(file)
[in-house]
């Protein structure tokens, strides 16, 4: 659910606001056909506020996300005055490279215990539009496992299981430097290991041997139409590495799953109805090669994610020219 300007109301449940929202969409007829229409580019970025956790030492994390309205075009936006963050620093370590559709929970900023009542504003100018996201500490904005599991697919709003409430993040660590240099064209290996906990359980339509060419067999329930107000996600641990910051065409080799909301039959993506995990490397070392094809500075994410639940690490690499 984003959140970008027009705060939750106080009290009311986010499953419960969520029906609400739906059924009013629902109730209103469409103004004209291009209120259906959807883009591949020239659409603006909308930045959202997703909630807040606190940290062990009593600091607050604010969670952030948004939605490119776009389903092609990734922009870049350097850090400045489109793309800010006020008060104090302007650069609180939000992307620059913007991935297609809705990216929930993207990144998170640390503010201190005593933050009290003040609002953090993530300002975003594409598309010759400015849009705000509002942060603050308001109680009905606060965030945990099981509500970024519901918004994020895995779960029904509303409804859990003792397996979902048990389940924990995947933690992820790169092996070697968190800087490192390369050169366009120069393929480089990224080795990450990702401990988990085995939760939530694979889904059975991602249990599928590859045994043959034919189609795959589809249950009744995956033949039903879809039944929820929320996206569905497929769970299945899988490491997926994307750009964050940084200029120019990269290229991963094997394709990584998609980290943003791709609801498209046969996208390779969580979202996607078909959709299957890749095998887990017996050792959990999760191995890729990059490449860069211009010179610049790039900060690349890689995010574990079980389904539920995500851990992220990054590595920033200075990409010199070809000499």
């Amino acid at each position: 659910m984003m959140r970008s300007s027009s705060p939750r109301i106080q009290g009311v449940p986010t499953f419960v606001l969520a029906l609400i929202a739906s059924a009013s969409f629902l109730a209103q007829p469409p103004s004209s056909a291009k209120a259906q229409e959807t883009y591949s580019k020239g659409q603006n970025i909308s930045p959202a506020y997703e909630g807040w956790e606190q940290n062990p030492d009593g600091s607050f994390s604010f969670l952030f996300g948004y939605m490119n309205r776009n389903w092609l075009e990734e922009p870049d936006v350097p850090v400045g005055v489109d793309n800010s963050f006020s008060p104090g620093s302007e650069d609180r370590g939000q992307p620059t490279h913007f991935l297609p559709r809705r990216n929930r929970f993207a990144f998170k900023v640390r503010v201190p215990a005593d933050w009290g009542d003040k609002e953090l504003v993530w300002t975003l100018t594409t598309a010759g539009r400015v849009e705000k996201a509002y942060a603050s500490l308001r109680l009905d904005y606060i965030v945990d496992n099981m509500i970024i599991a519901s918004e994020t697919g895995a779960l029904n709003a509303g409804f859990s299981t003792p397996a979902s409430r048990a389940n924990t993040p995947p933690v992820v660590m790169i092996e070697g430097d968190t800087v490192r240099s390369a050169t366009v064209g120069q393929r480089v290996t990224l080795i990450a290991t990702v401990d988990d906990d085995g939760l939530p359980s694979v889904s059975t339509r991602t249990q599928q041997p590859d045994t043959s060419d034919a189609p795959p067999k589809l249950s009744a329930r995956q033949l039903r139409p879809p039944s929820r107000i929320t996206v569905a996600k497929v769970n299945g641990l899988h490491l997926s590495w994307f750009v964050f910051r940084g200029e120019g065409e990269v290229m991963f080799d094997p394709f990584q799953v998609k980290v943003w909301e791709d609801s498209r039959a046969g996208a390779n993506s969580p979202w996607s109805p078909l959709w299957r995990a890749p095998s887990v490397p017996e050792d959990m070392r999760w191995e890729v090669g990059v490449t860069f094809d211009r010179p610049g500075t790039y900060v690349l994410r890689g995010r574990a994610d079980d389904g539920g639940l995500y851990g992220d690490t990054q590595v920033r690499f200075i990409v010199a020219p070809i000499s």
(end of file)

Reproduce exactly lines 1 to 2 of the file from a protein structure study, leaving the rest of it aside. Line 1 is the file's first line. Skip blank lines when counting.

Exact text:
[in-house]
């Protein structure tokens, strides 16, 4: 659910606001056909506020996300005055490279215990539009496992299981430097290991041997139409590495799953109805090669994610020219 300007109301449940929202969409007829229409580019970025956790030492994390309205075009936006963050620093370590559709929970900023009542504003100018996201500490904005599991697919709003409430993040660590240099064209290996906990359980339509060419067999329930107000996600641990910051065409080799909301039959993506995990490397070392094809500075994410639940690490690499 984003959140970008027009705060939750106080009290009311986010499953419960969520029906609400739906059924009013629902109730209103469409103004004209291009209120259906959807883009591949020239659409603006909308930045959202997703909630807040606190940290062990009593600091607050604010969670952030948004939605490119776009389903092609990734922009870049350097850090400045489109793309800010006020008060104090302007650069609180939000992307620059913007991935297609809705990216929930993207990144998170640390503010201190005593933050009290003040609002953090993530300002975003594409598309010759400015849009705000509002942060603050308001109680009905606060965030945990099981509500970024519901918004994020895995779960029904509303409804859990003792397996979902048990389940924990995947933690992820790169092996070697968190800087490192390369050169366009120069393929480089990224080795990450990702401990988990085995939760939530694979889904059975991602249990599928590859045994043959034919189609795959589809249950009744995956033949039903879809039944929820929320996206569905497929769970299945899988490491997926994307750009964050940084200029120019990269290229991963094997394709990584998609980290943003791709609801498209046969996208390779969580979202996607078909959709299957890749095998887990017996050792959990999760191995890729990059490449860069211009010179610049790039900060690349890689995010574990079980389904539920995500851990992220990054590595920033200075990409010199070809000499």